Paul Allen, the co-founder of Microsoft and a prominent leader of both business and philanthropy in the Seattle area, stamped his mark on the city’s economy and culture as well as its skyline as he pursued a wide range of passions from science to sports.
The battle for network neutrality (aka the open internet) is back. It’s something that should have been instituted years ago. In fact, it actually was on the books—until then-President Donald Trump’s Federal Communications Commission Chairman, Ajit Pai, ditched the rules, largely at the behest of the big internet service providers like Verizon, AT&T and Comcast. Net neutrality rules were not only on the books, but were also court-approved. That should have been the end of the matter.
Seattle residents don’t have to be at a Seattle Public Library (SPL) branch to use the internet.
Living here in many tribal and rural parts of Washington state, even on the fringes of cities including Seattle, Spokane and Leavenworth, means it’s often difficult or impossible to connect to the online world. When the pandemic largely turned the online world into the world for many urbanites, hundreds of thousands of people in Washington were shut out. The federal government has spent billions trying to solve the digital divide — a project many say is as big and necessary as it once was to get electricity into every home — and is on the verge of spending more than ever.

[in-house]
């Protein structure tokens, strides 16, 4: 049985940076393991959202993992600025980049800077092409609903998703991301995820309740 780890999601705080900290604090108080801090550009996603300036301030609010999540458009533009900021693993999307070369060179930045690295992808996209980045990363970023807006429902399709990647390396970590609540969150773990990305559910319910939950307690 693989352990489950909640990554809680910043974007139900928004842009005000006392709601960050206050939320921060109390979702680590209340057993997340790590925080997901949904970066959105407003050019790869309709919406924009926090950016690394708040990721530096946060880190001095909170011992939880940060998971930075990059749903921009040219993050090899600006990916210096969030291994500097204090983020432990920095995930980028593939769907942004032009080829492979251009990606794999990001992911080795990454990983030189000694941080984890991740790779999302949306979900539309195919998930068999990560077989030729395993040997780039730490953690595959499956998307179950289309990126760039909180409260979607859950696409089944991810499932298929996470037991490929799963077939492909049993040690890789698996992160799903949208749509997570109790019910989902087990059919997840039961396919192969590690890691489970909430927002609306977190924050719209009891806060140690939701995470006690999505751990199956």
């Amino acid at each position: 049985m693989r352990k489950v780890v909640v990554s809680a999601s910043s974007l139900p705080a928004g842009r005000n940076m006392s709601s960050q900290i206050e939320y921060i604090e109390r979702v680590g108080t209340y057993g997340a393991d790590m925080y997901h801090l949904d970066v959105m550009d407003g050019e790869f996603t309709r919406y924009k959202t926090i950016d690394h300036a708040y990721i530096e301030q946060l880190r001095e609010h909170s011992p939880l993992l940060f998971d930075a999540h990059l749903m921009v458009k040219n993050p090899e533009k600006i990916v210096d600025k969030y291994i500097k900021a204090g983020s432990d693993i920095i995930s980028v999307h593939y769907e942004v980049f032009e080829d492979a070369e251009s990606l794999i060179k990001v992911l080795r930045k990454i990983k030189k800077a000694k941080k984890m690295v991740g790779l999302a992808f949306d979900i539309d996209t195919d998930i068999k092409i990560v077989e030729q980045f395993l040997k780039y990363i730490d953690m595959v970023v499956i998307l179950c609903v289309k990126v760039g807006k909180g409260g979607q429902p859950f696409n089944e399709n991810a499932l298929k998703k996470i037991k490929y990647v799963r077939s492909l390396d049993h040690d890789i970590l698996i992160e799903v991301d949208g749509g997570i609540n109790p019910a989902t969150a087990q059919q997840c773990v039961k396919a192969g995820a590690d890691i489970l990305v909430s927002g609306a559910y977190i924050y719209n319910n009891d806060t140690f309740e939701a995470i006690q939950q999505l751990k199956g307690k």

Media coverage of the 2020 Democratic presidential campaigns began in earnest well over a year ago — but it is not providing citizens with the news and information we need in order to cast informed ballots. We are two former Federal Communications Commission chairmen who believe one critical issue the media is avoiding is … the media itself. The high level of consolidation and corporatization that exists in the industry today speaks to media’s lack of interest in addressing the current shortfall in our news and information.